Academic journal article Career Development Quarterly

Factors Influencing the Career Decision Status of Chinese American Youths

Academic journal article Career Development Quarterly

Factors Influencing the Career Decision Status of Chinese American Youths

Article excerpt

The purpose of this study was to understand how intergenerational family conflict and relational-interdependent self-construal influence the career decision status of Chinese American youths. Participants were 129 Chinese American youths, with ages ranging from 14 to 21 years. Results from regression analysis indicated that high intergenerational family conflict was predictive of career indecision. High relational-interdependent self-construal, on the other hand, was predictive of career certainty. Implications for counseling and future research are also discussed.

Selecting a career can be a daunting task for many Chinese American youths who must balance their own interests with what is acceptable to their parents (Leong & Serafica, 1995). Career decision making is especially challenging for youths if their immigrant parents believe that only certain careers will lead their children to success. Due to the influx of Chinese immigrants into the United States (U.S. Census Bureau, 2000), counseling professionals are increasingly likely to encounter firstor second-generation Chinese American youths seeking career guidance, because they tend to present with career concerns rather than personal problems (Tracey, Leong, & Glidden, 1986); therefore, it is important to gain a better understanding of the variables that influence their career decision-making process. In this study, we sought to understand how intergenerational family conflict and relationalinterdependent self-construal (defined as the tendency to think of oneself in terms of close others) influence the career decision status of Chinese American youths.

Career decision status'is defined as the certainty or indecision about one's career choice (Osipow, Carney, Winer, Yanico, & Koschier, 1976). Certainty and indecision are two variables that have been designed to assess career decision status. Career certainty refers to one's degree of certainty of having made a career decision. Career indecision refers to an inability to make a decision about the career that one wishes to pursue (Guay, Senécal, Gauthier, & Fernet, 2003). Career decision status has been used to assess an individual's career maturity (Crites, 1978; Levinson, Ohler, Caswell, & Kiewra, 1998; Patton & Creed, 2001). Lopez and Andrews (1987) suggested that career indecision was related to inadequate psychological separation of adolescents from their parents. Because many Western cultures consider independence from parents to be a major developmental task, it is likely that career counselors would view those who are not able to make independent career choice as less mature in terms of their career development (Leong, 1991 ). For example, because Asian Americans are more likely to follow their parents' suggestion for a career, they may be perceived as less career mature compared with their peers (Leong & Hardin, 2002).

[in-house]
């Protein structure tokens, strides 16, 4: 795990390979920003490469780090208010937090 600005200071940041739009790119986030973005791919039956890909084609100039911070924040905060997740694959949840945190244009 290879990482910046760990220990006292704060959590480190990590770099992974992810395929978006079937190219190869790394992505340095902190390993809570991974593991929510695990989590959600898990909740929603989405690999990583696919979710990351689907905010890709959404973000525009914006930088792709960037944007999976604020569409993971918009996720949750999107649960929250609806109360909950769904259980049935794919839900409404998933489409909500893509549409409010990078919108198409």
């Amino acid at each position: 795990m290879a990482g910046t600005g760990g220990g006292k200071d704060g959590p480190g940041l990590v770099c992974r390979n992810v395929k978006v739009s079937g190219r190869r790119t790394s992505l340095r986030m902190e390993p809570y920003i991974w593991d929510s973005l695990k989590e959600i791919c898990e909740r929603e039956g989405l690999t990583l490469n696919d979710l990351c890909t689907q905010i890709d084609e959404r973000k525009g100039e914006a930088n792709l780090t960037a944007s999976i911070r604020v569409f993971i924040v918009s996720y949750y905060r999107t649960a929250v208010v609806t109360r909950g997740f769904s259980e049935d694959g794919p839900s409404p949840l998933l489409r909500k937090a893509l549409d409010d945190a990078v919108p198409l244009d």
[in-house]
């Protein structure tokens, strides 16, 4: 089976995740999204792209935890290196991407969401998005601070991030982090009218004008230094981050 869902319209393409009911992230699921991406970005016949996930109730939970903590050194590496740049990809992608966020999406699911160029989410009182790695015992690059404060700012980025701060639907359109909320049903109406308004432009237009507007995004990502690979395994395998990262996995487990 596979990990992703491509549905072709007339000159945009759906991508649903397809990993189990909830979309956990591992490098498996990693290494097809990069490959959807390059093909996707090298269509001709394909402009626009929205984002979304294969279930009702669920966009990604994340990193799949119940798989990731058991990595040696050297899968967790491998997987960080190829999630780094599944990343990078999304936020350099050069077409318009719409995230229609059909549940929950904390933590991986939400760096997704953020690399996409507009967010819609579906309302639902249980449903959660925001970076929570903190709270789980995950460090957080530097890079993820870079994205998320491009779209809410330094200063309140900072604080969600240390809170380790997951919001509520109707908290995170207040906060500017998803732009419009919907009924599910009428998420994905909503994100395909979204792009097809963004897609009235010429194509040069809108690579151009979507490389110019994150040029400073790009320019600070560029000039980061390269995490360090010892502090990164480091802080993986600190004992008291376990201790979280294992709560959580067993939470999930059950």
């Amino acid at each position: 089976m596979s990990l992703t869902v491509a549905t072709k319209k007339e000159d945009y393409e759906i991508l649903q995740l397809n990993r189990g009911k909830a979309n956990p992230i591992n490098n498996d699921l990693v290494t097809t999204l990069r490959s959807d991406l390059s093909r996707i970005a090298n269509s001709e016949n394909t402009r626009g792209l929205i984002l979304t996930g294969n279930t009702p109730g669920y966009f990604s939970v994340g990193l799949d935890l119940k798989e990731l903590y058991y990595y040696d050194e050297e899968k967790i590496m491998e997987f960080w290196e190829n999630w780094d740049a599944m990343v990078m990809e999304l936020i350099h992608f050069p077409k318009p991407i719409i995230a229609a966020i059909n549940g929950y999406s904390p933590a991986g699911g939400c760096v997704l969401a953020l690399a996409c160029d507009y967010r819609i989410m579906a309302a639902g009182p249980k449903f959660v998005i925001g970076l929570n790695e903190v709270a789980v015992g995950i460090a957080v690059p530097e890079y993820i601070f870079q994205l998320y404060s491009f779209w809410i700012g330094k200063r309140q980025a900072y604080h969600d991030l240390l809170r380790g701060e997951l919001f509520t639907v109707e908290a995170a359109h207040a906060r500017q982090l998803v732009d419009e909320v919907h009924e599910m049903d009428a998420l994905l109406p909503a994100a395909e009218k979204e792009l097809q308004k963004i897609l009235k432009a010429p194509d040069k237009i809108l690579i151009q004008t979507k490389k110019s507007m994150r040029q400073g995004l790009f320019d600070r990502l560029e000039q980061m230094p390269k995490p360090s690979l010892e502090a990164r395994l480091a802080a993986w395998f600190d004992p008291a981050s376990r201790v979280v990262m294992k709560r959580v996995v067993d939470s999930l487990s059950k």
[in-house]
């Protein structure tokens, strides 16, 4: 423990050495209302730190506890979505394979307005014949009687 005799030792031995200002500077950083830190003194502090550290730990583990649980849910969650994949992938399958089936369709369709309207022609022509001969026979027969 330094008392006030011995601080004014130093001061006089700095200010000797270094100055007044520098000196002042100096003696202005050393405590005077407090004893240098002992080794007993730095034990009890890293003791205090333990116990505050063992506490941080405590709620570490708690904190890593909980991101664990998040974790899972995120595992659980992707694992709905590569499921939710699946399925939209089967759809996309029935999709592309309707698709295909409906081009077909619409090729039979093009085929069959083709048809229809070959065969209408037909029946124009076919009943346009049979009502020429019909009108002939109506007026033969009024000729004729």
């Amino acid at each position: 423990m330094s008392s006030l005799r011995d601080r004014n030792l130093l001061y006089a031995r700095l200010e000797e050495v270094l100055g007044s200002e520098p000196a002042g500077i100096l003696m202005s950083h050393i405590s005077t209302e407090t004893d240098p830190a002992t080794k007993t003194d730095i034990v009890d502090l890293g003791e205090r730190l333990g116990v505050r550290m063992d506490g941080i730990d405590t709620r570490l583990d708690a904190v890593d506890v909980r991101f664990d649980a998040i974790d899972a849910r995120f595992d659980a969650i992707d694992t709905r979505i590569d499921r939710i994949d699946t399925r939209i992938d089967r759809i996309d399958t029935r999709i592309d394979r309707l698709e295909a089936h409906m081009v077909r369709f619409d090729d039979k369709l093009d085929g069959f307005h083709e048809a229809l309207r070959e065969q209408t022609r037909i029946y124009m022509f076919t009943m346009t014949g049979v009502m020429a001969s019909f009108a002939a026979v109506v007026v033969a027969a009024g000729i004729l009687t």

The idea of career maturity can certainly lead to a biased perception of Asian American adolescents. Previous studies suggest that Asian American college students demonstrated career attitudes that were less mature compared with their European American peers (Hardin, Leong, & Osipow, 2001; Leong, 1991 ). However, Hardin et al. suggested that because the definition and measurement of career maturity were grounded in White middle-class norms, they may not be valid for Asian Americans. Leong and Hardin stated that when examining the cultural validity of career development theories that are based on Western values, variables that are more specific to each culture should be considered.

Because career decision status is an important component of career maturity, the current study was an attempt to understand career decision status from a perspective that is meaningful for Asian Americans. The first step was to identify culturally responsive variables that might influence career indecision and career certainty within cultural group. Due to the strong emphasis on family involvement (Leong & Hardin, 2002) and the collectivistic value orientation (Leong & Tata, 1990) in Chinese cultures, we decided to examine how family and one's notion of self as inextricably linked to others (Markus & Kitayama, 1991) influence Chinese youths' career decision status. …

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